Using mobile bidding technology means being able use WiFi and cell signals. While most places are going to be fine with this (and even some of the less stable ones can be improved with boosters and other devices), there are still quite a few places where it's just not going to work as well.

If your event is being held at one of those places, then you may want to pass on this technology.

Question 4: What Size Is Your Charity Event?


How many people are you expecting to come to your event?

The bigger the event, the more likely it is that you can benefit from mobile bidding technology.

Think about your past events.

  • How many people were crowded around the tables trying to bid on your big ticket item?
  • Was it hard for the amount of guests you had to collect their winnings at the end of the night?
  • Did you have a significant amount of bids on some of your items?

The more people you have, the more complicated everything seems to get. But that is what mobile bidding does: it makes the process a lot easier for your guests so that they don't have to crowd around a table and wait in a long line to get the items they bought.

If your charity events are big enough to cause this kind of back up, then you may want to consider offering mobile bidding.

Question 5: Where in the World Is Your Bidder Base?


The next question on our list is to ask yourself where your potential bidder base really lives and how remote they are.

Maybe you are a small organization, and you know that - while one or two guests might be sick or out of town on the night of your event - for the most part, everyone who is going to bid on your items will be in attendance.

If that's the case, then you still may want to offer mobile bidding, but whether you do will probably depend more on the other questions on this list.

However, let's say you know most of your supporters are spread around the country/world or that a lot of your older guests have become more reluctant to leave home.

If that is the case, your event may truly benefit from mobile bidding.

Those examples are kind of the two extremes - almost all present versus most are remote.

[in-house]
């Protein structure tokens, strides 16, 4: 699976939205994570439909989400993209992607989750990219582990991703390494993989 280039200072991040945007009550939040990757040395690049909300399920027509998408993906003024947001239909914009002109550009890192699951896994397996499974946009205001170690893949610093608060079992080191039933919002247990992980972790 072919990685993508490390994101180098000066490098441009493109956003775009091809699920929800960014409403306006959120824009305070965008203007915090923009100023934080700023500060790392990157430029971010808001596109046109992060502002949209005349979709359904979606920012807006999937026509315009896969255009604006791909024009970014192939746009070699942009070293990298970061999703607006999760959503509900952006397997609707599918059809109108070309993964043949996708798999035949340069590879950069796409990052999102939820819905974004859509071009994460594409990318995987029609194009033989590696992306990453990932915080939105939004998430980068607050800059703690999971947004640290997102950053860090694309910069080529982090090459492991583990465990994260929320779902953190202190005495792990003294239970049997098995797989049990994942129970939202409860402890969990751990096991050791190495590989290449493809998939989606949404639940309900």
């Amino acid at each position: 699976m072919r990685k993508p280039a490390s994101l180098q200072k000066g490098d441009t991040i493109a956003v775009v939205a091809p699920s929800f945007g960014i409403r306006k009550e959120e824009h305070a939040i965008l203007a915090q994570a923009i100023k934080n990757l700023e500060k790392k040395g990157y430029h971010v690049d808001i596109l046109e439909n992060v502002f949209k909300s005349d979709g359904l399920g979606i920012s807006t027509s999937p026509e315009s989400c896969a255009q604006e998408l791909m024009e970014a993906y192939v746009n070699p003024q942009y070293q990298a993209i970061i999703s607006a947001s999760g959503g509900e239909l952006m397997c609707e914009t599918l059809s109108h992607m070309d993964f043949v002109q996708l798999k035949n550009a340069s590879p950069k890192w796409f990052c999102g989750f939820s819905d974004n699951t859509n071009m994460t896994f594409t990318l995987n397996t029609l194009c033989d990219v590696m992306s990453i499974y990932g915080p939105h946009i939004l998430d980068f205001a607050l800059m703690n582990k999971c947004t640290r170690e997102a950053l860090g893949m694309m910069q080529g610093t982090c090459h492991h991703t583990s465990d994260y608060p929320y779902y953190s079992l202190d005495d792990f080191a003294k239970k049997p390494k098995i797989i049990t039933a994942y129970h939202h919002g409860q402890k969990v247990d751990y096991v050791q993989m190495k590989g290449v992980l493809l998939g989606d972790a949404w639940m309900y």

However, there are, obviously, middle grounds. Take a look at your potential bidders and examine where you fall on the spectrum. The more to the remote side you are, the better the odds are that you should be considering offering mobile bidding.

Question 6: How Many Items Are You Auctioning, Anyway?


The final question we are going to be considering today is the amount of items you'll be auctioning at your event.

The more items you offer, the more complicated everything becomes. Thus, you may want to include a way to simplify the process.

However, if you are only auctioning one or two items, then you may not be able to justify the cost of the technology (see question 1).

This question on its own may not be all that helpful. (After all, depending on the answer to the other questions on this list, you may want to use mobile bidding even if you only have one item up for bid.)

However, once you have all the other answers before you, this can be the question that helps put you over the edge one way or the other if you are still straddling the fence.

Let's Wrap This Thing Up

Mobile bidding can be a great investment for anyone running a silent auction or a live auction. However, while it may be great for most, it might not be right for everyone.

Ask yourself the questions we discussed here and decide if it is worth giving mobile bidding a try at your next event.


Topics: Mobile Bidding, Tips and How To's